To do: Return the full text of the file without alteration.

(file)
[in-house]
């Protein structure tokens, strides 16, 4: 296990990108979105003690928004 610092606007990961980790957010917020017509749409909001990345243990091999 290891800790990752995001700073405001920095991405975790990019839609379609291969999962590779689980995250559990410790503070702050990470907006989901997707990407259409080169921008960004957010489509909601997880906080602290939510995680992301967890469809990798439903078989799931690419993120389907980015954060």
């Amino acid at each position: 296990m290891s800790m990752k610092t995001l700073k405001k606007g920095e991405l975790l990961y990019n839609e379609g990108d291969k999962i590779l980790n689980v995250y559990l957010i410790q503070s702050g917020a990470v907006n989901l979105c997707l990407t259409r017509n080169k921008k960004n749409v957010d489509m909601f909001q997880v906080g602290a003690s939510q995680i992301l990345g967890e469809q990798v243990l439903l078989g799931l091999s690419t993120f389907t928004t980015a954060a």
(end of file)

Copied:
[in-house]
């Protein structure tokens, strides 16, 4: 296990990108979105003690928004 610092606007990961980790957010917020017509749409909001990345243990091999 290891800790990752995001700073405001920095991405975790990019839609379609291969999962590779689980995250559990410790503070702050990470907006989901997707990407259409080169921008960004957010489509909601997880906080602290939510995680992301967890469809990798439903078989799931690419993120389907980015954060």
């Amino acid at each position: 296990m290891s800790m990752k610092t995001l700073k405001k606007g920095e991405l975790l990961y990019n839609e379609g990108d291969k999962i590779l980790n689980v995250y559990l957010i410790q503070s702050g917020a990470v907006n989901l979105c997707l990407t259409r017509n080169k921008k960004n749409v957010d489509m909601f909001q997880v906080g602290a003690s939510q995680i992301l990345g967890e469809q990798v243990l439903l078989g799931l091999s690419t993120f389907t928004t980015a954060a």